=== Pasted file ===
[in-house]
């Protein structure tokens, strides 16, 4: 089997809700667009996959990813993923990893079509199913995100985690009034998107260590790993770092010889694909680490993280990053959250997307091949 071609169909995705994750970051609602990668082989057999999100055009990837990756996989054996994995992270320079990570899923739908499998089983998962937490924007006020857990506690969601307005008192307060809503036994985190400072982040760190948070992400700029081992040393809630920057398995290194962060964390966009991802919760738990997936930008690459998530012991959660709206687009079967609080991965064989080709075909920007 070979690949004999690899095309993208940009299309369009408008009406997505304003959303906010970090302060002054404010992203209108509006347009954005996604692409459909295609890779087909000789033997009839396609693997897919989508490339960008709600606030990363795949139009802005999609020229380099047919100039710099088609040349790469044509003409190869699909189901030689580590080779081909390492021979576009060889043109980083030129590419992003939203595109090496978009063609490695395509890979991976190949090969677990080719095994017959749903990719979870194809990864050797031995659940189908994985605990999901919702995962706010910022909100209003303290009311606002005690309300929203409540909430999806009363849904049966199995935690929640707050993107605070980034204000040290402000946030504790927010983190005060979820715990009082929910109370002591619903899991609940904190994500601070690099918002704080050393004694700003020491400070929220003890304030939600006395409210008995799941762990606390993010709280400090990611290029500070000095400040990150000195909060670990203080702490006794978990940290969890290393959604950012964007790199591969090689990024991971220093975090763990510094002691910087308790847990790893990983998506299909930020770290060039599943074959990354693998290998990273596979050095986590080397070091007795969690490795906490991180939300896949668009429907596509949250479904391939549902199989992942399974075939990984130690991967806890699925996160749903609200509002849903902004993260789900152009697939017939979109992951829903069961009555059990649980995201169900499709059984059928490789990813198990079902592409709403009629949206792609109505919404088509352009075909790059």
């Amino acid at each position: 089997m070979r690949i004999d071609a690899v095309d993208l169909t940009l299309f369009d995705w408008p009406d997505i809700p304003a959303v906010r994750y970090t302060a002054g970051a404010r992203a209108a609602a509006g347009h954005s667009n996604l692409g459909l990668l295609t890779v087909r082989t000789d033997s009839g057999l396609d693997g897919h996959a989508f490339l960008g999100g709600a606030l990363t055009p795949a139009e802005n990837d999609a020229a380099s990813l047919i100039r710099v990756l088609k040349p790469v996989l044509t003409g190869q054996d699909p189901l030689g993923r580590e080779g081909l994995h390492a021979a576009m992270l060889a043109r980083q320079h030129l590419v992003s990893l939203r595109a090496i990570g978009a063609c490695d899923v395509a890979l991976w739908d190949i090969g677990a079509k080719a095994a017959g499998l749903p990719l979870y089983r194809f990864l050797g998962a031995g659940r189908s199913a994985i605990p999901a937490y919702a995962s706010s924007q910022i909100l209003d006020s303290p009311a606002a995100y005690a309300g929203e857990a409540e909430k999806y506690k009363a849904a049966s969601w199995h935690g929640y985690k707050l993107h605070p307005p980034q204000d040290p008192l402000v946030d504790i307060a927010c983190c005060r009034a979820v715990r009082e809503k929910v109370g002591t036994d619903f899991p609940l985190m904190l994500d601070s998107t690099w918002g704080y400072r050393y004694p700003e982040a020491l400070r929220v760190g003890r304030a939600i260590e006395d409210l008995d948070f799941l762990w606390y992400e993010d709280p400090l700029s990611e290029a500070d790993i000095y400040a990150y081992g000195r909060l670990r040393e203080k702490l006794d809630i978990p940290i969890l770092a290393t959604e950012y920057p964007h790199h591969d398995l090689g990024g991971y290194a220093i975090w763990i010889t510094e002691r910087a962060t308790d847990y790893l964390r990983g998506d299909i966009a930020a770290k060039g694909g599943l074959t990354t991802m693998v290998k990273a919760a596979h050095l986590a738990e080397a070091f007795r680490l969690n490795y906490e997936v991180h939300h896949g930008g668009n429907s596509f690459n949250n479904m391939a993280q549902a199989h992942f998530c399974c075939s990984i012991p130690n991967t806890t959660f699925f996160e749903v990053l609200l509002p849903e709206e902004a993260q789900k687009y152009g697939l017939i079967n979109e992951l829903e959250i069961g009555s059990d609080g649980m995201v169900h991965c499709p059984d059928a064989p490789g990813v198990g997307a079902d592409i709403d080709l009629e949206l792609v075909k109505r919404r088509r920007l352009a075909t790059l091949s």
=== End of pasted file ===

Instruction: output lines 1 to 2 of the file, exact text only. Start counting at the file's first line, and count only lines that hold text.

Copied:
[in-house]
């Protein structure tokens, strides 16, 4: 089997809700667009996959990813993923990893079509199913995100985690009034998107260590790993770092010889694909680490993280990053959250997307091949 071609169909995705994750970051609602990668082989057999999100055009990837990756996989054996994995992270320079990570899923739908499998089983998962937490924007006020857990506690969601307005008192307060809503036994985190400072982040760190948070992400700029081992040393809630920057398995290194962060964390966009991802919760738990997936930008690459998530012991959660709206687009079967609080991965064989080709075909920007 070979690949004999690899095309993208940009299309369009408008009406997505304003959303906010970090302060002054404010992203209108509006347009954005996604692409459909295609890779087909000789033997009839396609693997897919989508490339960008709600606030990363795949139009802005999609020229380099047919100039710099088609040349790469044509003409190869699909189901030689580590080779081909390492021979576009060889043109980083030129590419992003939203595109090496978009063609490695395509890979991976190949090969677990080719095994017959749903990719979870194809990864050797031995659940189908994985605990999901919702995962706010910022909100209003303290009311606002005690309300929203409540909430999806009363849904049966199995935690929640707050993107605070980034204000040290402000946030504790927010983190005060979820715990009082929910109370002591619903899991609940904190994500601070690099918002704080050393004694700003020491400070929220003890304030939600006395409210008995799941762990606390993010709280400090990611290029500070000095400040990150000195909060670990203080702490006794978990940290969890290393959604950012964007790199591969090689990024991971220093975090763990510094002691910087308790847990790893990983998506299909930020770290060039599943074959990354693998290998990273596979050095986590080397070091007795969690490795906490991180939300896949668009429907596509949250479904391939549902199989992942399974075939990984130690991967806890699925996160749903609200509002849903902004993260789900152009697939017939979109992951829903069961009555059990649980995201169900499709059984059928490789990813198990079902592409709403009629949206792609109505919404088509352009075909790059």